A perfect article about sports mascots

On Sunday, the New York Times Magazine published Max Rubin’s feature about the most influential man in the world of sports mascots, Dave Raymond, the original creator of the Phillie Phanantic. It’s the Platonic ideal of a feature article, filled with vivid detail and humor.

If you’re writing features — or just about anything — here’s what you can learn from this article.

Start with a story that sucks people in

Your lede needs to tell what’s coming. In this case, it’s the story of Gritty, the absolutely disgusting and irresistible mascot of the Philadelphia Flyers.

In America’s four major sports leagues, about nine out of every 10 teams have a mascot. As for the holdouts, they seem to believe that inanity has no place in their brands. The New York Yankees, who take corporate-management levels of pride in policing their players’ facial hair, are too self-consciously dignified for a mascot. The Los Angeles Lakers are too Hollywood for one, to the extent that they use Jack Nicholson instead.

And until 2018, this was very much the case for the Philadelphia Flyers. While the Yankees are too august for a mascot and the Lakers are too slick, the Flyers were too brutish. They made their reputation with a brawling, bruising style of hockey, playing what is seen as America’s most hardscrabble sport in a place that sees itself as America’s most hardscrabble city; a mascot would simply be incongruous with the team’s image. That’s the stance the Flyers took for decades, regardless of how much it was losing them in merchandise revenue and earned media and community outreach.

But when the Philadelphia Eagles finally won their first Super Bowl three years ago, the welcome-home celebration was led by the city’s pro-sports mascots. Only the Flyers had no representation. This, the front office resolved, was the kind of thing they could no longer afford to miss out on. Their first call was obvious.

Rubin knows that if you’re reading a story about mascots, you know about Gritty, because he looks like this:

And if you know about Gritty, you absolutely want to know what in hell could have caused such a creature to come into being. So Rubin has you hooked from the second paragraph.

Don’t spare the descriptions

An article like this has license to be witty, because the characters are so odd. Is it even possible to read passages like these without calling up a colorful mental image? I’m in awe because these descriptions are just exactly where they need to be . . . they are vivid and accurate and fun, but not self-conscious. They are what you would see if you were there, and you fill in the emotions (which, in this case, are mostly smiles and giggles.)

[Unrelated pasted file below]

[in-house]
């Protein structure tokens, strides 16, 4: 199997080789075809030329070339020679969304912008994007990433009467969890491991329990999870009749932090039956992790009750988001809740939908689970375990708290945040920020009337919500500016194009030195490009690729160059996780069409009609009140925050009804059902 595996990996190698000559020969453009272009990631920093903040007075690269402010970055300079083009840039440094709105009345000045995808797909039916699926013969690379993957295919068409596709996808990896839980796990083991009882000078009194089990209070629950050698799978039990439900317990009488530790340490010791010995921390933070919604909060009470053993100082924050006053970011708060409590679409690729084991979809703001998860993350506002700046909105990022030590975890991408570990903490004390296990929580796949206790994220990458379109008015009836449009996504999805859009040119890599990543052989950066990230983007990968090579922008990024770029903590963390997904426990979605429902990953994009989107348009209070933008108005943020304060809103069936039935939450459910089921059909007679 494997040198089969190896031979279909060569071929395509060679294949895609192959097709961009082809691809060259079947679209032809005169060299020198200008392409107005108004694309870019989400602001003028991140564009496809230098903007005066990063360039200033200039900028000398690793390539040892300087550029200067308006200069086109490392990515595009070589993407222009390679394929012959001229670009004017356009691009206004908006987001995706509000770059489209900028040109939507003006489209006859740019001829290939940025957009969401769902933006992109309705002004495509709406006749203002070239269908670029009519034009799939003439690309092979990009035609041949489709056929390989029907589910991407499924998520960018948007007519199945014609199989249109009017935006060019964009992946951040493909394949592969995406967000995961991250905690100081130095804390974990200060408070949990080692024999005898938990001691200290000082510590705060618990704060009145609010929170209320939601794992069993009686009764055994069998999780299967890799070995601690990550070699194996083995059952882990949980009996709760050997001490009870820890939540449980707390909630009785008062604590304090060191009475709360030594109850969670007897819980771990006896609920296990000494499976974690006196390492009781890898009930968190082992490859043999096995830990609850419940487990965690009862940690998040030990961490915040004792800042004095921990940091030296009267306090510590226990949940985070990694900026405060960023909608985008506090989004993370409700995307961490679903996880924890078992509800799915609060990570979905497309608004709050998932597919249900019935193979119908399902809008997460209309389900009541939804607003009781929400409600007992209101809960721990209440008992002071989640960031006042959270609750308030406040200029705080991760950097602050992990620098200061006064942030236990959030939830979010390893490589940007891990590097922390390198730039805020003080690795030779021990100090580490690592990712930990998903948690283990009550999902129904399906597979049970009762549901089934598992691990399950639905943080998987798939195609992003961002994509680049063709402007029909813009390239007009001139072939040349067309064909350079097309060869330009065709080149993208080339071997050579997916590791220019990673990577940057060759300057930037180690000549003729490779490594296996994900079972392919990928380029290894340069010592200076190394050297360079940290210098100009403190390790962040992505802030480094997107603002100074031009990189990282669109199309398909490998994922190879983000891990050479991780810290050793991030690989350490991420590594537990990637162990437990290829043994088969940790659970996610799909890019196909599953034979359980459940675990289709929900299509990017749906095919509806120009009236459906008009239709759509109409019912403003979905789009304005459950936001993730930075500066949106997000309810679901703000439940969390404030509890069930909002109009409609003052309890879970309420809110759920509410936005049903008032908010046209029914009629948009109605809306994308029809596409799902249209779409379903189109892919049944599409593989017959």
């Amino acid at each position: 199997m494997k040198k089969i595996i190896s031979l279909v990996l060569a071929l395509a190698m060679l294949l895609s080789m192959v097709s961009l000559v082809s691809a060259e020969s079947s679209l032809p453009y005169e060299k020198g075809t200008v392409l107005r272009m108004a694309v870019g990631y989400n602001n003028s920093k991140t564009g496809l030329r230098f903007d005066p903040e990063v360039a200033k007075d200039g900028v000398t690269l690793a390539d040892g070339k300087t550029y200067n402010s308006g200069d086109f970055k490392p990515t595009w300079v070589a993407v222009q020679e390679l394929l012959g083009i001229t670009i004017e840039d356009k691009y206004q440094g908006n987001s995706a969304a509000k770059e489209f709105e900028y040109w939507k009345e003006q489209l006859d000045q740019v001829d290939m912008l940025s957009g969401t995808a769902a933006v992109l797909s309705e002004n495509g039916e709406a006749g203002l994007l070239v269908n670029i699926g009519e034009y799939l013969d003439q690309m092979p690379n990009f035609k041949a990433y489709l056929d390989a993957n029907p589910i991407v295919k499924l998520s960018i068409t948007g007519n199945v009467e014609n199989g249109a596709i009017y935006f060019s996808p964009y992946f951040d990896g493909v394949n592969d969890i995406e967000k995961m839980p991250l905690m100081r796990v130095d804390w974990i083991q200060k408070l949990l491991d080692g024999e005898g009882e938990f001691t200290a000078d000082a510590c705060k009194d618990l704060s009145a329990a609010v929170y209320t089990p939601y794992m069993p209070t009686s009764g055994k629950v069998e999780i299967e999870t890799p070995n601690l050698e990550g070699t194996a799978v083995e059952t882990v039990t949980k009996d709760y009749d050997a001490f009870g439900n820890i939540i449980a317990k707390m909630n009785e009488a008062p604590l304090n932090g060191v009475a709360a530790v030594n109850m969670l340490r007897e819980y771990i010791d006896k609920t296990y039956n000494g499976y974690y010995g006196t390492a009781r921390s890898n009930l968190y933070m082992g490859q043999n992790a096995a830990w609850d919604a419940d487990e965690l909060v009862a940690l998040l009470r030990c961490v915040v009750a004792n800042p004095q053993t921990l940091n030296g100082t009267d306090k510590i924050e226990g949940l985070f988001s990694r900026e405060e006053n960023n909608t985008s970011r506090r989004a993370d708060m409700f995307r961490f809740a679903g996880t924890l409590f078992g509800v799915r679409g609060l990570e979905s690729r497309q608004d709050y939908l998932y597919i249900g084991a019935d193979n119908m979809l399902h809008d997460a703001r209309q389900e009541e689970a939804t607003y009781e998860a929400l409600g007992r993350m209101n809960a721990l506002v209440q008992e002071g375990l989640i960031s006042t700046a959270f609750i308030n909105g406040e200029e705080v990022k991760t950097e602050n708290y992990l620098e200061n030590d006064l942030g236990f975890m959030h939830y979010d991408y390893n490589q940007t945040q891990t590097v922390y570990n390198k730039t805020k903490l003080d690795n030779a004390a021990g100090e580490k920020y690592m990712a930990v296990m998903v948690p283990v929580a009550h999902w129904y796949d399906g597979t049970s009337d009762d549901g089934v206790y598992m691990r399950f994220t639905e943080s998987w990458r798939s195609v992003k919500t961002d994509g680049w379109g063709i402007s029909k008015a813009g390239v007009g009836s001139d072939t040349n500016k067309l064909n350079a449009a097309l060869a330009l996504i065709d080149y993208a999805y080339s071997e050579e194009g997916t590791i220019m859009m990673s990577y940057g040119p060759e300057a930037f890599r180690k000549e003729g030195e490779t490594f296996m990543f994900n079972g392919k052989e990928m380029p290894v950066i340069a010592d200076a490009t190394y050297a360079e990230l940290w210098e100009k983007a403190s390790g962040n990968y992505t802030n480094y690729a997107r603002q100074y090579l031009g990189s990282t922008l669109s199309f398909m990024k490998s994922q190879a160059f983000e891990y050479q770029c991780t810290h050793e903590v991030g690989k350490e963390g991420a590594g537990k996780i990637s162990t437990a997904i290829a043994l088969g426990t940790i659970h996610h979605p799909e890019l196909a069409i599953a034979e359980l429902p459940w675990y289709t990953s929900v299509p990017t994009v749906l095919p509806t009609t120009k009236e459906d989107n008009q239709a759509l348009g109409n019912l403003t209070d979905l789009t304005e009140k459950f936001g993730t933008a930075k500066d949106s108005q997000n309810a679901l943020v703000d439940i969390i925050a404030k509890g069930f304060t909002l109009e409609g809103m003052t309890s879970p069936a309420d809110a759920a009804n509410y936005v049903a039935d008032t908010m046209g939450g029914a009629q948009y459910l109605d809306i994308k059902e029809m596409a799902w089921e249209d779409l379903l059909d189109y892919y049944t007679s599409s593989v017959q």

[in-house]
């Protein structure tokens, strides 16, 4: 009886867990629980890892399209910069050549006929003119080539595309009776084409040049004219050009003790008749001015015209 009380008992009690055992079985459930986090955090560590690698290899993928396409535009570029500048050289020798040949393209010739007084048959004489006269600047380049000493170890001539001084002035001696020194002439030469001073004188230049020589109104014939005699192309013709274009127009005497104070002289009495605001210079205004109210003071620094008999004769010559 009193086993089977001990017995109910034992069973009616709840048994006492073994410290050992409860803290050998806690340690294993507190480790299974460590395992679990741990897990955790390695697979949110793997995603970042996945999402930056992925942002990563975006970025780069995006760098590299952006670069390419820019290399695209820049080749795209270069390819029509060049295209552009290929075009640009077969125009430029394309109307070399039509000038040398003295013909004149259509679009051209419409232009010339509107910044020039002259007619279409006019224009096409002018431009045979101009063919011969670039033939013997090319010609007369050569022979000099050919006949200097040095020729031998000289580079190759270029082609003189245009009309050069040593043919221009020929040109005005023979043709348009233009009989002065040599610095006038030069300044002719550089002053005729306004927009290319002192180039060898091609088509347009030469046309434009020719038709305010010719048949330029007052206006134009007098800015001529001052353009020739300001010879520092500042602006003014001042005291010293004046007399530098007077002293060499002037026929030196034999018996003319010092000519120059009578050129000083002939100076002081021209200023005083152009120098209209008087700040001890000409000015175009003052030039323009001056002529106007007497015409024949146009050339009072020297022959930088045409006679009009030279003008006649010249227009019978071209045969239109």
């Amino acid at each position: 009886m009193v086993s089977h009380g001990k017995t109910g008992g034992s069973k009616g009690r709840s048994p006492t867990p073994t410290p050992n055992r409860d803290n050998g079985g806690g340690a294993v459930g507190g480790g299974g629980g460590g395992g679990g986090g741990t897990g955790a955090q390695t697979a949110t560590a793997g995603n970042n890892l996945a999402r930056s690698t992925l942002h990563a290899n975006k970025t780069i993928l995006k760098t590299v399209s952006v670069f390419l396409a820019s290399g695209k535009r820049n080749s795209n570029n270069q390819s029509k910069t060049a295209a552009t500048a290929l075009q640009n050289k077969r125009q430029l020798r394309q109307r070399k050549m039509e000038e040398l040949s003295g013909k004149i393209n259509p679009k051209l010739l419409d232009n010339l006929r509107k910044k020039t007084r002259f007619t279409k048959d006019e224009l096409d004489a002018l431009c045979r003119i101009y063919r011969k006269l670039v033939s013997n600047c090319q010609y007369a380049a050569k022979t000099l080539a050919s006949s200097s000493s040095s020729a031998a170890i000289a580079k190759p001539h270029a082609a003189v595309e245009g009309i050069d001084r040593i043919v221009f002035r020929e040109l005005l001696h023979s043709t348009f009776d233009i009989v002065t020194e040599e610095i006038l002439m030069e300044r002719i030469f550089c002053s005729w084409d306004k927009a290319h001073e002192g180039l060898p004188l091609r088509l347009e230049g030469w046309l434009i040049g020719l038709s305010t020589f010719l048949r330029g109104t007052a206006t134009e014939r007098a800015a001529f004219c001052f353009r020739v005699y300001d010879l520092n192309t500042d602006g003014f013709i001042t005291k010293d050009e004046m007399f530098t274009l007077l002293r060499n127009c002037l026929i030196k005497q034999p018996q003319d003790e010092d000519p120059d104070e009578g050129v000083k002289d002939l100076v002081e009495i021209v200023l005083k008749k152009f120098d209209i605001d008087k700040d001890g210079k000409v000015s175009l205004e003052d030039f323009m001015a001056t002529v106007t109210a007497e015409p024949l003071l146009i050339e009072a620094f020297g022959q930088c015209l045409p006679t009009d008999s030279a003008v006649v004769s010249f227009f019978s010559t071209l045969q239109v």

[I]n the pantheon of America’s furry avatars, none is more iconic than the Phillie Phanatic, a lumpy, waddling, bright green birdlike creature with a big, trumpeting snout and a red tongue that unfurls like a party blower. [Dave] Raymond taught the Phanatic what became his signature moves: how to whomp his paunch, how to suction a plunger to the head of a bald man, how to stand at a distance and land rings on the plunger. . . .

The Flyers, Raymond says, are the personification of hockey itself: “plodding and big and hulky and weird.” So the team’s designers gave their monster a massive, bulging body and a severe underbite. They gave him an excessive orange neck beard and swinging, deranged eyeballs. They gave him a bellybutton that could change colors. And then they gave him a name — a name that might have been a bit too on the nose, had they given him a nose. They named him Gritty. . . .

But as more and more teams began introducing characters of their own, [Raymond] noticed that they mostly had no idea what they were doing, and he watched as the annals of mascotry filled with failed characters and ill-advised antics. There was Crazy Crab of the San Francisco Giants, with its flaccid pleopods and heinous crustache. There was Souki of the Montreal Expos, who resembled nothing so much as a Pez dispenser hexed into consciousness. . . .